Scenario Development for the 2015 Quadrennial Energy Review

Assessing Stresses, Opportunities, and Resilience in the Transmission, Storage, and Distribution Systems for Oil and Refined-Oil Products, Electricity, and Natural Gas

by Keith Crane, Debra Knopman, Nicholas Burger, Anu Narayanan, James D. Powers, Henry H. Willis

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Research Questions

  1. What types of major shifts in energy demand, supply, or other uncertain factors might be likely to place the greatest stresses on energy transmission, storage, and distribution (TS&D) systems?
  2. How might TS&D systems perform under these high-stress scenarios that have the potential to fundamentally affect or change the U.S. energy system by 2030?
  3. How resilient might these TS&D systems be in the future to short-term shocks and disruptions?

The purpose of this analysis was to help the U.S. Department of Energy's Office of Energy Policy and Systems Analysis assess how energy transmission, storage, and distribution (TS&D) systems might perform under high-stress scenarios in which major shifts in energy demand, supply, or other uncertain factors have the potential to dramatically change the U.S. energy system by 2030. RAND researchers developed an analytical framework and associated metrics for examining vulnerabilities, opportunities, and risks to U.S. TS&D systems through 2030 under a range of uncertainties. They assessed major stresses on and opportunities in three major TS&D systems: oil and refined-oil products, electric power, and natural gas. Separately, they also considered the resilience that these systems have to short-term shocks and disruptions. This analysis was requested to support the 2015 Quadrennial Energy Review (QER). The QER, which, in its first volume, focuses on energy TS&D systems, is a federal government initiative to systematically examine energy system performance and explore options to improve that performance to address 21st-century objectives.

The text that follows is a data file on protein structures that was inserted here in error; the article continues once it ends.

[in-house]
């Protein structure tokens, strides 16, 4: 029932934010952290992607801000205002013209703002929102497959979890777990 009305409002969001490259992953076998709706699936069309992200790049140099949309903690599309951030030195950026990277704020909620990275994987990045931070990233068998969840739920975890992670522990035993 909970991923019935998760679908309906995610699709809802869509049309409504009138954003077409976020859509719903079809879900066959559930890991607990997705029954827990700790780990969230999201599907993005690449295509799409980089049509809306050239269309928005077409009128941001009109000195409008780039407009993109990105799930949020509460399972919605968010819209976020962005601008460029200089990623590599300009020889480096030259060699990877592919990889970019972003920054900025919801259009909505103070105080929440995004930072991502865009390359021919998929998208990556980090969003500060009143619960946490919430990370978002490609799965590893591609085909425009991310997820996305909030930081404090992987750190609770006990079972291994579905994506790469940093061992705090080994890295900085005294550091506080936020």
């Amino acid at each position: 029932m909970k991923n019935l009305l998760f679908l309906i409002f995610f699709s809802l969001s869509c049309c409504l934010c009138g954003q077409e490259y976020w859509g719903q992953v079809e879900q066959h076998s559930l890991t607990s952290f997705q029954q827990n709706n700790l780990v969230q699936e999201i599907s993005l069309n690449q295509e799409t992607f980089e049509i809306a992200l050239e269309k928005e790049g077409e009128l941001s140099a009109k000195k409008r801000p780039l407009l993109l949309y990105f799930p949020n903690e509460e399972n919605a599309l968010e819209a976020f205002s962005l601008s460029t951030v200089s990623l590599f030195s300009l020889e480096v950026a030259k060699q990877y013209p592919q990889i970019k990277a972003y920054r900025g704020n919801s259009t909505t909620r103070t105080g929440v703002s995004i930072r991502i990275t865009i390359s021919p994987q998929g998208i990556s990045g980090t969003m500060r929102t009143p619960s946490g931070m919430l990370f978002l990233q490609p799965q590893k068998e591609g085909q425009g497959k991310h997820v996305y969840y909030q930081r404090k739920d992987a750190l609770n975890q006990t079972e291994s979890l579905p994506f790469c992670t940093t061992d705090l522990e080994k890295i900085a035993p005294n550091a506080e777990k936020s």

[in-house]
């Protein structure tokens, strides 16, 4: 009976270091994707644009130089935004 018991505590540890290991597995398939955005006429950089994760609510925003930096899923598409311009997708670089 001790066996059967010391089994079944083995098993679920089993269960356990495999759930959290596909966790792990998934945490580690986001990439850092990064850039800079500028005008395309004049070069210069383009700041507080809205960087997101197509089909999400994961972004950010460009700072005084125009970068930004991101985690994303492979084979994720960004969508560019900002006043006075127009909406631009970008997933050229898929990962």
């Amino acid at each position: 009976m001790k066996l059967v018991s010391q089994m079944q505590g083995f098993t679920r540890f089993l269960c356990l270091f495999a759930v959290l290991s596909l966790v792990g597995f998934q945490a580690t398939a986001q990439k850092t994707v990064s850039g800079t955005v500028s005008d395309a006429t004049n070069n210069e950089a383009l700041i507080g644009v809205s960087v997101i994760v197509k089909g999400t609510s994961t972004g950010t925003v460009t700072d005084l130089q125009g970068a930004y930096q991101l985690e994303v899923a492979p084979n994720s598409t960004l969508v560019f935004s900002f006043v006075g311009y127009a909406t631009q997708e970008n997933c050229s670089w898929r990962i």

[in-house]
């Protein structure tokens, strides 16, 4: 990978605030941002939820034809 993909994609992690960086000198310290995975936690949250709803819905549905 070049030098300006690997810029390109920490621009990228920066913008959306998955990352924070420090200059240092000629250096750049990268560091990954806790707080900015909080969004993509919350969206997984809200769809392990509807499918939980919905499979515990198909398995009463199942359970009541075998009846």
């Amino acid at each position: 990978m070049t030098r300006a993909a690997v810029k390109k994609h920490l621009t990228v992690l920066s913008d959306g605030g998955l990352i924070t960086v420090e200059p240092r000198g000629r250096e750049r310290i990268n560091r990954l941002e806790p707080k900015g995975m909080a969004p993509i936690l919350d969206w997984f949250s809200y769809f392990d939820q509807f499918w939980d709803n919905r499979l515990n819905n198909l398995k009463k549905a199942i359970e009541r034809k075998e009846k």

Key Findings

Likely Scenarios Show Relatively Low Stress on Systems for Petroleum and Refined-Oil Products, Although Near-Term Stresses Are Present

  • Recent increases in crude oil output from some formations have put pressure on the U.S. TS&D system for crude oil. Currently, much of this output is being transported by rail, but, if production remains at recent levels or increases, crude-oil pipeline capacity will be expanded to handle more of these flows.
  • Rail is significantly more expensive than pipelines and has more potential for spills in urban areas. Rail lines are stressed under current conditions.

Transmission Capacity for Electric Power Probably Needs to Grow

  • But the projected new capacity needs are lower than recent historical capacity additions.
  • Overall, expected transmission capacity additions that the Regional Energy Deployment System model estimates would not increase electricity prices significantly more than recent historical changes.

Additional Demand for Natural Gas Pipelines Is Modest in All Scenarios Modeled

  • The ability to reverse pipeline flows plays a role in decreasing demand for new pipeline construction as sources of supply and demand shift.
  • In none of the cases would the U.S. pipeline-construction industry appear likely to have difficulty meeting demand for new pipeline.

Table of Contents

  • Chapter One

    Introduction

  • Chapter Two

    Petroleum and Refined-Oil Products

  • Chapter Three

    Electric Power

  • Chapter Four

    Natural Gas

  • Chapter Five

    Implications for Energy Investments and Policy

  • Appendix A

    Models Used to Generate Results

  • Appendix B

    Development of the RAND Low Consumption Case for Oil and Refined Products

  • Appendix C

    Model Output for Electricity for 2050

The research reported here was conducted by the Infrastructure Resilience and Environmental Policy Program within RAND Justice, Infrastructure, and Environment

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